Review: Sigur Rós


Sigur Rós at the Brighton Centre, 20/11/13

Arriving at the Brighton Centre is like arriving at an airport. Clinical, huge, nothing humble nor personal about the place.

Swedish act I Break Horses were the support act, and played through a half-hour set hidden behind the giant see-through curtain that’s been put in front of the stage at all of Sigur Rós’ shows this year. The effect was oddly impersonal but also engaging at the same time for an already enigmatic act such as I Break Horses. It was a lovely blend of dream pop and shoegaze, full of swelling synths and huge drum-machine beats. Maria Lindén’s vocals were a little obscured by the huge sounds of the drum beats, a better balance might have been needed to showcase her breathy beautiful vocals.

Soon after Sigur Rós took to the stage, with still a giant curtain in front of them, and I was afraid it would be like that for the whole show. Seeing them perform behind the curtain (with visuals projected in front of the curtain and on the screen behind the band) was a strange experience. It was like gazing into another world, or looking in on somebody’s life without them knowing. However the most emotional moment for me came when they performed ‘Vaka’. The original scenes from the music video of children running into a barren, nuclear-torn land with gas masks on, gets me every time. The band hidden behind that curtain makes the audience feel even more powerless, as if whatever happens inside is independent from the outside.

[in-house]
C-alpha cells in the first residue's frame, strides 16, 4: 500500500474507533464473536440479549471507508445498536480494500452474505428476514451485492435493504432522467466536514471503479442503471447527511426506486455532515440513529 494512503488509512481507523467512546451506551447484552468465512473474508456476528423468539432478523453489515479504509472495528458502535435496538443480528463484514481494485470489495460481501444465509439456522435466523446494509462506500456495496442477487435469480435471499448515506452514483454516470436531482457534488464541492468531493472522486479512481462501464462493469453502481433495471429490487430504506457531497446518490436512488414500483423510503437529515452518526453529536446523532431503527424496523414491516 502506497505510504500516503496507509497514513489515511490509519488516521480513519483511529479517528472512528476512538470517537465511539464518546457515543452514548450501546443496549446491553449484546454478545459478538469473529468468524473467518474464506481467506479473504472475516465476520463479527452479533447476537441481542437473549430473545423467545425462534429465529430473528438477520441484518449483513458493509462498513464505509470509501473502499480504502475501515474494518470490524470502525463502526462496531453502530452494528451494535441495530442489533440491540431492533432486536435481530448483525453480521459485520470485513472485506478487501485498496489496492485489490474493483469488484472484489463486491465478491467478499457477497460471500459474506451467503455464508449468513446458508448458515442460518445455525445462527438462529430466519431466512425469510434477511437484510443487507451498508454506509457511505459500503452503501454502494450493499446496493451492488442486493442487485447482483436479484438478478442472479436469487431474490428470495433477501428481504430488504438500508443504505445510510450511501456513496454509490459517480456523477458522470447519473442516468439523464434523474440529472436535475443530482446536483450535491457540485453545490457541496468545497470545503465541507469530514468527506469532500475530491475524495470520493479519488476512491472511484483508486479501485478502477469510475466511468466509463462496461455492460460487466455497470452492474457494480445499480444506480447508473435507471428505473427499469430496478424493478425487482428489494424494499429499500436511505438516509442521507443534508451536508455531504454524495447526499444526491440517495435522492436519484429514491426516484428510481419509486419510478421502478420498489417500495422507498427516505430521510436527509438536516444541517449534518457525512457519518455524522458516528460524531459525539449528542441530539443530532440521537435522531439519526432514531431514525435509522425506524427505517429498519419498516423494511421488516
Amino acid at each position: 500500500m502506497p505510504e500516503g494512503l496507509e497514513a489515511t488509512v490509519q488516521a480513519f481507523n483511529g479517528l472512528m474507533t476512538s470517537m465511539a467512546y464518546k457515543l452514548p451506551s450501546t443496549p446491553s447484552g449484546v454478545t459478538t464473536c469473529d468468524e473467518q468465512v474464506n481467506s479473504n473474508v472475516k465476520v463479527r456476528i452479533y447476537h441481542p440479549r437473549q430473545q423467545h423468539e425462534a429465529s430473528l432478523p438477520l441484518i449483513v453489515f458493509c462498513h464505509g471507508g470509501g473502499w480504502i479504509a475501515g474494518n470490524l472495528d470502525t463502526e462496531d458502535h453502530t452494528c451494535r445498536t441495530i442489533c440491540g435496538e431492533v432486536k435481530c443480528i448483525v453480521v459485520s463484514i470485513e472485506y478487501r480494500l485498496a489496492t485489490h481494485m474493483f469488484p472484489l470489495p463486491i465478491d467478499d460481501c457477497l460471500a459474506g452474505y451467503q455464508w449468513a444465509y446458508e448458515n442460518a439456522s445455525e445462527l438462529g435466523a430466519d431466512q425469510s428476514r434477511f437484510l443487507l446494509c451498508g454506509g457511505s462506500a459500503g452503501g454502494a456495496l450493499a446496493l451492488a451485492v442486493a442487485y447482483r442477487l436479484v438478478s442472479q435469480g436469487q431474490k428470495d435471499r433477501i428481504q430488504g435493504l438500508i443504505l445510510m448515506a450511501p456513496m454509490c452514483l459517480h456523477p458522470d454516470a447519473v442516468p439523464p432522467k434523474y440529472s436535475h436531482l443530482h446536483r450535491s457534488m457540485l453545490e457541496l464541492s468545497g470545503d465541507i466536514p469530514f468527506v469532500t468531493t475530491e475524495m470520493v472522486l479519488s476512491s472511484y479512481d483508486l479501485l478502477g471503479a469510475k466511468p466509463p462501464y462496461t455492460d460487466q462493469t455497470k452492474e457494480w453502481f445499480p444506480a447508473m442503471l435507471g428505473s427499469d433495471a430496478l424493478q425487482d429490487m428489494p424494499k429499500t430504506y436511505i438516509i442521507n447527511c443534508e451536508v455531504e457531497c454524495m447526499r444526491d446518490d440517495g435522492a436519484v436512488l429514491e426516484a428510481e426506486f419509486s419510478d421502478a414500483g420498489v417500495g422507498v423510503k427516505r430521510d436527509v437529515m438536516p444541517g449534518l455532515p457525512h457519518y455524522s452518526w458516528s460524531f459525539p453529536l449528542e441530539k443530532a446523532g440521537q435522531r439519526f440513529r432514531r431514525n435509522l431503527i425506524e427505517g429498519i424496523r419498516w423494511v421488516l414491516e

However three songs in, the curtain dropped, and the audience could finally experience the full-extent of the band. That act created a huge shift in dynamic, for one thing Jónsi finally spoke to us (albeit briefly)! He looked at the audience and we looked at him, and from that knowledge of presence, Sigur Rós broke into louder more rock-driven songs from their new album Kveikur.
Despite a focus on the new album, Sigur Rós also made sure to play on their past, with amazing renditions of songs such as ‘Sæglópur‘ and ‘Hoppípolla‘. No one can deny that Jónsi’s bowing is the far more impressive version of rock ‘n’ roll solo-ing. His plays on just pure feedback noise, to amazing melody lines is what makes him such a pleasure to watch. I was also blown away by Jónsi’s voice. In the recordings I never paid attention to the strength and eccentricity of such a voice, but hearing it live made me realise how it is such a huge part of Sigur Rós’ sound; a pure joy to listen to.

The whole show was extremely well-executed, from the amazing visuals to lighting, and that made up for the impersonality that can sometimes be felt in large venues AND with introspective bands.

[Helen Brown]


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